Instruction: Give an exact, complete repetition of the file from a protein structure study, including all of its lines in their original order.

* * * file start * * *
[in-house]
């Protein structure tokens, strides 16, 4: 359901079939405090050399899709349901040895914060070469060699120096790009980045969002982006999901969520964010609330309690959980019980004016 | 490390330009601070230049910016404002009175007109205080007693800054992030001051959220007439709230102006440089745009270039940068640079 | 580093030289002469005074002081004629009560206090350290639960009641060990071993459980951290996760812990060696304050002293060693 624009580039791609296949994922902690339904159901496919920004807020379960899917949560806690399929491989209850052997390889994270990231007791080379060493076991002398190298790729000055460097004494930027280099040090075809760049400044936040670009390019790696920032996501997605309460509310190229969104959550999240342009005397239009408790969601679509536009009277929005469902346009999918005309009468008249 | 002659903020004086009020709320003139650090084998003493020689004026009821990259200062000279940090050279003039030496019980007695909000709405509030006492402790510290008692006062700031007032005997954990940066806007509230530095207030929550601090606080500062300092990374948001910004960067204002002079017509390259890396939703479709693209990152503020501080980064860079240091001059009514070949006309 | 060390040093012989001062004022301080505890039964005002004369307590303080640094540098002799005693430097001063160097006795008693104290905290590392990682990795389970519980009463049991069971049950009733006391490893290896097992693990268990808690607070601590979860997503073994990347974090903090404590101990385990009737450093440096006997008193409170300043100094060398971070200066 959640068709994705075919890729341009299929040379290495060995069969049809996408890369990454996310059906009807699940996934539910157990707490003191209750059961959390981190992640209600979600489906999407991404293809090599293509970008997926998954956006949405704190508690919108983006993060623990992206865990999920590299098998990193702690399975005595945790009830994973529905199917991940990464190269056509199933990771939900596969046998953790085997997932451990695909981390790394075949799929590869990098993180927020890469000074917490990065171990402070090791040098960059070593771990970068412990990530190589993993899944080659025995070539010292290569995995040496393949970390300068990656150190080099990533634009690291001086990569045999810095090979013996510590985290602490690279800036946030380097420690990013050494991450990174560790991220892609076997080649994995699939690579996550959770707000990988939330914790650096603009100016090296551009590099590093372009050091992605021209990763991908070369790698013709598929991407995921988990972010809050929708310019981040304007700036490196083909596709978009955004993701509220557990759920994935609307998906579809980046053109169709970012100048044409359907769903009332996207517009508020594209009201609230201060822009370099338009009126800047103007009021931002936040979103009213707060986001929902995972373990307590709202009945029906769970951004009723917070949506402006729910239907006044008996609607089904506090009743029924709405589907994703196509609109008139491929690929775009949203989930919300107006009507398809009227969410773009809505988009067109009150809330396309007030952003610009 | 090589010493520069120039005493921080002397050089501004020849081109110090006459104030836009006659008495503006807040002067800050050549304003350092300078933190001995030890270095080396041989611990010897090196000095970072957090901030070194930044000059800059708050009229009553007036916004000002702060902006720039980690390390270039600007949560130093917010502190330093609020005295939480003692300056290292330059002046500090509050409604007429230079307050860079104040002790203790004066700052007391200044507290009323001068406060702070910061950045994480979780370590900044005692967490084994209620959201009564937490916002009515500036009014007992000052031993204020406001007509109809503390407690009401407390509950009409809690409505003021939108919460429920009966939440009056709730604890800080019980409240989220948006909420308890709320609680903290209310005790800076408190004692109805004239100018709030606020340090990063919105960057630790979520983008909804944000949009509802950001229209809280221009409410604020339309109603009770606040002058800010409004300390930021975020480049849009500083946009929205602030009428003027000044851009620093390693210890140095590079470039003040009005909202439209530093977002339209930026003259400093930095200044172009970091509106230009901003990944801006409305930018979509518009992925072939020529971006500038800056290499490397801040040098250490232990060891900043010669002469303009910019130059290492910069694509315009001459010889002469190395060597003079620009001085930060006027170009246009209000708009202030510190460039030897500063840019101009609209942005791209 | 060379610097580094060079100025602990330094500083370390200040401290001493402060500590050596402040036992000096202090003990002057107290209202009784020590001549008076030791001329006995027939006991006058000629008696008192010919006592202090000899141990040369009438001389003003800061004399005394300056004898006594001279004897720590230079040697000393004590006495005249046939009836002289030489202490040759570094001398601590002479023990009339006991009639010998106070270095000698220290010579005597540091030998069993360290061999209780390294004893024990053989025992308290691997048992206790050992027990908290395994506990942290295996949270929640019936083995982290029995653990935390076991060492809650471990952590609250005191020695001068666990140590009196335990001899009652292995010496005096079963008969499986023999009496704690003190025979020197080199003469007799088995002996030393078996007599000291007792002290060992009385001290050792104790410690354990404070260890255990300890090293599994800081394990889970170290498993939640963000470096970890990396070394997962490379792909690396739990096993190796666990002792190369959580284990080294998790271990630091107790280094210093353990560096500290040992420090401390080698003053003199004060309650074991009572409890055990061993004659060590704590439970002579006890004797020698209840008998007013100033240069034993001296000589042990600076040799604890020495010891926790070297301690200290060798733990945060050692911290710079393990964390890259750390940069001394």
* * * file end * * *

[in-house]
């Protein structure tokens, strides 16, 4: 359901079939405090050399899709349901040895914060070469060699120096790009980045969002982006999901969520964010609330309690959980019980004016 | 490390330009601070230049910016404002009175007109205080007693800054992030001051959220007439709230102006440089745009270039940068640079 | 580093030289002469005074002081004629009560206090350290639960009641060990071993459980951290996760812990060696304050002293060693 624009580039791609296949994922902690339904159901496919920004807020379960899917949560806690399929491989209850052997390889994270990231007791080379060493076991002398190298790729000055460097004494930027280099040090075809760049400044936040670009390019790696920032996501997605309460509310190229969104959550999240342009005397239009408790969601679509536009009277929005469902346009999918005309009468008249 | 002659903020004086009020709320003139650090084998003493020689004026009821990259200062000279940090050279003039030496019980007695909000709405509030006492402790510290008692006062700031007032005997954990940066806007509230530095207030929550601090606080500062300092990374948001910004960067204002002079017509390259890396939703479709693209990152503020501080980064860079240091001059009514070949006309 | 060390040093012989001062004022301080505890039964005002004369307590303080640094540098002799005693430097001063160097006795008693104290905290590392990682990795389970519980009463049991069971049950009733006391490893290896097992693990268990808690607070601590979860997503073994990347974090903090404590101990385990009737450093440096006997008193409170300043100094060398971070200066 959640068709994705075919890729341009299929040379290495060995069969049809996408890369990454996310059906009807699940996934539910157990707490003191209750059961959390981190992640209600979600489906999407991404293809090599293509970008997926998954956006949405704190508690919108983006993060623990992206865990999920590299098998990193702690399975005595945790009830994973529905199917991940990464190269056509199933990771939900596969046998953790085997997932451990695909981390790394075949799929590869990098993180927020890469000074917490990065171990402070090791040098960059070593771990970068412990990530190589993993899944080659025995070539010292290569995995040496393949970390300068990656150190080099990533634009690291001086990569045999810095090979013996510590985290602490690279800036946030380097420690990013050494991450990174560790991220892609076997080649994995699939690579996550959770707000990988939330914790650096603009100016090296551009590099590093372009050091992605021209990763991908070369790698013709598929991407995921988990972010809050929708310019981040304007700036490196083909596709978009955004993701509220557990759920994935609307998906579809980046053109169709970012100048044409359907769903009332996207517009508020594209009201609230201060822009370099338009009126800047103007009021931002936040979103009213707060986001929902995972373990307590709202009945029906769970951004009723917070949506402006729910239907006044008996609607089904506090009743029924709405589907994703196509609109008139491929690929775009949203989930919300107006009507398809009227969410773009809505988009067109009150809330396309007030952003610009 | 090589010493520069120039005493921080002397050089501004020849081109110090006459104030836009006659008495503006807040002067800050050549304003350092300078933190001995030890270095080396041989611990010897090196000095970072957090901030070194930044000059800059708050009229009553007036916004000002702060902006720039980690390390270039600007949560130093917010502190330093609020005295939480003692300056290292330059002046500090509050409604007429230079307050860079104040002790203790004066700052007391200044507290009323001068406060702070910061950045994480979780370590900044005692967490084994209620959201009564937490916002009515500036009014007992000052031993204020406001007509109809503390407690009401407390509950009409809690409505003021939108919460429920009966939440009056709730604890800080019980409240989220948006909420308890709320609680903290209310005790800076408190004692109805004239100018709030606020340090990063919105960057630790979520983008909804944000949009509802950001229209809280221009409410604020339309109603009770606040002058800010409004300390930021975020480049849009500083946009929205602030009428003027000044851009620093390693210890140095590079470039003040009005909202439209530093977002339209930026003259400093930095200044172009970091509106230009901003990944801006409305930018979509518009992925072939020529971006500038800056290499490397801040040098250490232990060891900043010669002469303009910019130059290492910069694509315009001459010889002469190395060597003079620009001085930060006027170009246009209000708009202030510190460039030897500063840019101009609209942005791209 | 060379610097580094060079100025602990330094500083370390200040401290001493402060500590050596402040036992000096202090003990002057107290209202009784020590001549008076030791001329006995027939006991006058000629008696008192010919006592202090000899141990040369009438001389003003800061004399005394300056004898006594001279004897720590230079040697000393004590006495005249046939009836002289030489202490040759570094001398601590002479023990009339006991009639010998106070270095000698220290010579005597540091030998069993360290061999209780390294004893024990053989025992308290691997048992206790050992027990908290395994506990942290295996949270929640019936083995982290029995653990935390076991060492809650471990952590609250005191020695001068666990140590009196335990001899009652292995010496005096079963008969499986023999009496704690003190025979020197080199003469007799088995002996030393078996007599000291007792002290060992009385001290050792104790410690354990404070260890255990300890090293599994800081394990889970170290498993939640963000470096970890990396070394997962490379792909690396739990096993190796666990002792190369959580284990080294998790271990630091107790280094210093353990560096500290040992420090401390080698003053003199004060309650074991009572409890055990061993004659060590704590439970002579006890004797020698209840008998007013100033240069034993001296000589042990600076040799604890020495010891926790070297301690200290060798733990945060050692911290710079393990964390890259750390940069001394």